But not everything is so simple-there are outside forces which may interfere: the global economy may have an effect on Russian voters.
Despite a mortgage crisis in the United States and unsettled world financial markets, most experts do not expect much trouble for Russia. There will be problems with heavy borrowers and banks, but no one thinks it will lead to a disaster.
Russian authorities think the stock market will remain steady and go up by the end of the year. Grassroots IPOs must not suffer; they are important politically and electorally: both Vneshtorgbank and Rosneft have more than 40 percent of shareholders over the age of 50, and this age group is always active in the elections.
The Russian market of consumer credits and mortgages is also unlikely to be hit by the global downturn. According to Central Bank figures, the average per capita debt to banks was just over 14,000 rubles ($553), while mortgage loans totalled an average of 2,000 rubles ($79) per person, even taking into account the runaway growth of 2007. Typically, Russians tend to repay mortgages quickly and ahead of time. The population is not over-credited and there is no risk of a market downfall. The only possible negative development is that requirements for mortgage applicants may get tighter and high interest rates may slow down. Early repayments will become more rare, and banks will benefit. Such a development will not contribute to the easy availability and popularity of mortgages, but it will be short-lived, because a real mortgage boom in Russia is still ahead.
On the global financial market, the main problem is to assess the sentiments of investors, which are highly unpredictable. In Russia's electoral politics, the same factor may play a role.
Economic growth and the consumer boom have been at the heart of Russia's political stability. The desire and the ability of many to improve their standard of living and enjoy the good things in life have contributed to a degree of political indifference in society. Easily available and affordable bank loans have focused interest on making money and paying off debts. The catchphrase today is: "Politics? No time for it."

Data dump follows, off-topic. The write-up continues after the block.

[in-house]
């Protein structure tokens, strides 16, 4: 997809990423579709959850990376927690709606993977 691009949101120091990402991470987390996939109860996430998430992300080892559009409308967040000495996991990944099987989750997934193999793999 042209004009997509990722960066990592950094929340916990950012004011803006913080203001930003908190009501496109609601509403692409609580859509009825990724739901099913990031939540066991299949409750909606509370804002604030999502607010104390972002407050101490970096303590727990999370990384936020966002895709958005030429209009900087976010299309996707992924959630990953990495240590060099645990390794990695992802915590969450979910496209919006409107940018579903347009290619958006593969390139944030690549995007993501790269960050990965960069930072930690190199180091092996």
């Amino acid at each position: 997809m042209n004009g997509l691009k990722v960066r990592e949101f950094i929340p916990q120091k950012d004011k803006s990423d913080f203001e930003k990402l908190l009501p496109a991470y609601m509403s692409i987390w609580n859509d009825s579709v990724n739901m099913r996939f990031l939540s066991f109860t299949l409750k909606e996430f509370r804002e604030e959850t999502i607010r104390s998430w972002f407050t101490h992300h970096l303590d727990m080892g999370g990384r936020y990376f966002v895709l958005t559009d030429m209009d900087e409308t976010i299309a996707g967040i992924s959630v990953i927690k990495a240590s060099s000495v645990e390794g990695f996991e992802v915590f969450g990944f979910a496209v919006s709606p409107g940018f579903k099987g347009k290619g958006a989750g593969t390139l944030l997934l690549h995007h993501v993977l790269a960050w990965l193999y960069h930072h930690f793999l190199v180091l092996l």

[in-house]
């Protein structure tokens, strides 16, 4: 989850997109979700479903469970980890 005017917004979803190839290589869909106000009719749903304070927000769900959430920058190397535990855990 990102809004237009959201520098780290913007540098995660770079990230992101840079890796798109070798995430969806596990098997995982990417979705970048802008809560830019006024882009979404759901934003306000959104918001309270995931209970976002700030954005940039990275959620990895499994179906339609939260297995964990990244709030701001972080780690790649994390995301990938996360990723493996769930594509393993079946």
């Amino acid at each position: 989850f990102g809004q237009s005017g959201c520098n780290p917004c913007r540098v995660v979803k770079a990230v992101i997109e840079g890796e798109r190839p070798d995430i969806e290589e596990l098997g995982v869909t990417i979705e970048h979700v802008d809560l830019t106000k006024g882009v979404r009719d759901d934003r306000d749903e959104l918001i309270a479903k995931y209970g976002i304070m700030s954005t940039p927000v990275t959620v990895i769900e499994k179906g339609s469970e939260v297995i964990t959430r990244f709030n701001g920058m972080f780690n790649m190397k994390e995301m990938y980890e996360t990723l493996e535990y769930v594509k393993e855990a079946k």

The first to adopt this philosophy has been the middle class, which is politically indifferent and is not very eager to go to the polls. What is more, according to the Public Opinion Foundation, 59 percent of those surveyed are sure that the results of the future Duma elections will in no way affect their lives and therefore they do not project their daily hopes on campaigning. Even if some do go to the polls, they will not think they are doing so for their own benefit.
But private consumer interest and the "depoliticized" approach call for a rapid and steady growth in production and income. It is these two factors that render society insensitive to all kinds of political issues. But it is far from obvious that the economy will meet the deep-seated demand for "mandatory welfare." The fever currently gripping the world financial markets may leave many trying to figure out how to manage on declining incomes and refinancing their debts, and could make them downscale their hopes for the future.
This may result in a change of mood. As soon as the machine satisfying consumers begins to slow down, interest in politics will be reignited, and difficult questions for the state will appear: "What will happen next?" The first symptom will be an extra 2-3 percent of voters at the polls with such questions. By then the idea that the best way to improve one's life is through the political system may capture more minds.
Having assessed Russia's rapid economic growth in the last six years, the Centre of Strategic Research has concluded that the nation is ready to join the ranks of "industrially advanced" nations - up from the "mid-developed" category it occupied throughout the last century. If the Russian economy continues to make steady progress over the next 15 years, by 2020 its GDP in terms of purchasing power parity (PPP) in 2005 prices will approach $20,000 per capita, which is common for many post-industrialized nations. Here are the main figures of Russia's best-case scenario for 2020:
Russia can only reach these goals by 2020 if it manages to maintain an annual average growth rate of 7 percent for the next 13 years. This will be a challenging task that no country has ever met. However, experts estimate that over the same period the country will be losing its workforce at a rate of 1 percent a year.
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